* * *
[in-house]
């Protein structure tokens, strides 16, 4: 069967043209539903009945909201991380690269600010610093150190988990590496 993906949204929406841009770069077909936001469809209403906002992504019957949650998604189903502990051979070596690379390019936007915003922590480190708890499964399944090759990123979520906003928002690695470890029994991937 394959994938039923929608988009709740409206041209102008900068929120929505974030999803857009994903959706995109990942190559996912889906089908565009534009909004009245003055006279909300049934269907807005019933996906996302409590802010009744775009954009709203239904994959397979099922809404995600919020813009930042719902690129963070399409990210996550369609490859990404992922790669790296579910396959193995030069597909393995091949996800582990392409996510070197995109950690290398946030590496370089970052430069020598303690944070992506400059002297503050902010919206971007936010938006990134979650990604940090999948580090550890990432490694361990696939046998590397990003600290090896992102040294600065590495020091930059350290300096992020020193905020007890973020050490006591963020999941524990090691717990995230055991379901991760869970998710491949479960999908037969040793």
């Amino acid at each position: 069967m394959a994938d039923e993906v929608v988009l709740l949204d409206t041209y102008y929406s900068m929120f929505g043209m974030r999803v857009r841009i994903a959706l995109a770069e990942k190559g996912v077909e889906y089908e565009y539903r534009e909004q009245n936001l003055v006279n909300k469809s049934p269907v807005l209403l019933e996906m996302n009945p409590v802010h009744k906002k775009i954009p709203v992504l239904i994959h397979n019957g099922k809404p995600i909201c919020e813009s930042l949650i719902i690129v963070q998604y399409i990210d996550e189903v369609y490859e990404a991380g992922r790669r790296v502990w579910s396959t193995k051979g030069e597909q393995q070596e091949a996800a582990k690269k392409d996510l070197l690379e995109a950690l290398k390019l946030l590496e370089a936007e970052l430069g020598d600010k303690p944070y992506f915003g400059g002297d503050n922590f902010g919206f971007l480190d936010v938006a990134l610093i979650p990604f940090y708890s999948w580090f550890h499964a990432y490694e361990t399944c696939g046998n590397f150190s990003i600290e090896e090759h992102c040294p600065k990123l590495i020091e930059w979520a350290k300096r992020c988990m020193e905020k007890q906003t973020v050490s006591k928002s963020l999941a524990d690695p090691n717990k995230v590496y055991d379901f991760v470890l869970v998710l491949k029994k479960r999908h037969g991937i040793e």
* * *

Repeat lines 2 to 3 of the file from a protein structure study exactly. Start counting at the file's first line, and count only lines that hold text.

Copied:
């Protein structure tokens, strides 16, 4: 069967043209539903009945909201991380690269600010610093150190988990590496 993906949204929406841009770069077909936001469809209403906002992504019957949650998604189903502990051979070596690379390019936007915003922590480190708890499964399944090759990123979520906003928002690695470890029994991937 394959994938039923929608988009709740409206041209102008900068929120929505974030999803857009994903959706995109990942190559996912889906089908565009534009909004009245003055006279909300049934269907807005019933996906996302409590802010009744775009954009709203239904994959397979099922809404995600919020813009930042719902690129963070399409990210996550369609490859990404992922790669790296579910396959193995030069597909393995091949996800582990392409996510070197995109950690290398946030590496370089970052430069020598303690944070992506400059002297503050902010919206971007936010938006990134979650990604940090999948580090550890990432490694361990696939046998590397990003600290090896992102040294600065590495020091930059350290300096992020020193905020007890973020050490006591963020999941524990090691717990995230055991379901991760869970998710491949479960999908037969040793």
């Amino acid at each position: 069967m394959a994938d039923e993906v929608v988009l709740l949204d409206t041209y102008y929406s900068m929120f929505g043209m974030r999803v857009r841009i994903a959706l995109a770069e990942k190559g996912v077909e889906y089908e565009y539903r534009e909004q009245n936001l003055v006279n909300k469809s049934p269907v807005l209403l019933e996906m996302n009945p409590v802010h009744k906002k775009i954009p709203v992504l239904i994959h397979n019957g099922k809404p995600i909201c919020e813009s930042l949650i719902i690129v963070q998604y399409i990210d996550e189903v369609y490859e990404a991380g992922r790669r790296v502990w579910s396959t193995k051979g030069e597909q393995q070596e091949a996800a582990k690269k392409d996510l070197l690379e995109a950690l290398k390019l946030l590496e370089a936007e970052l430069g020598d600010k303690p944070y992506f915003g400059g002297d503050n922590f902010g919206f971007l480190d936010v938006a990134l610093i979650p990604f940090y708890s999948w580090f550890h499964a990432y490694e361990t399944c696939g046998n590397f150190s990003i600290e090896e090759h992102c040294p600065k990123l590495i020091e930059w979520a350290k300096r992020c988990m020193e905020k007890q906003t973020v050490s006591k928002s963020l999941a524990d690695p090691n717990k995230v590496y055991d379901f991760v470890l869970v998710l491949k029994k479960r999908h037969g991937i040793e």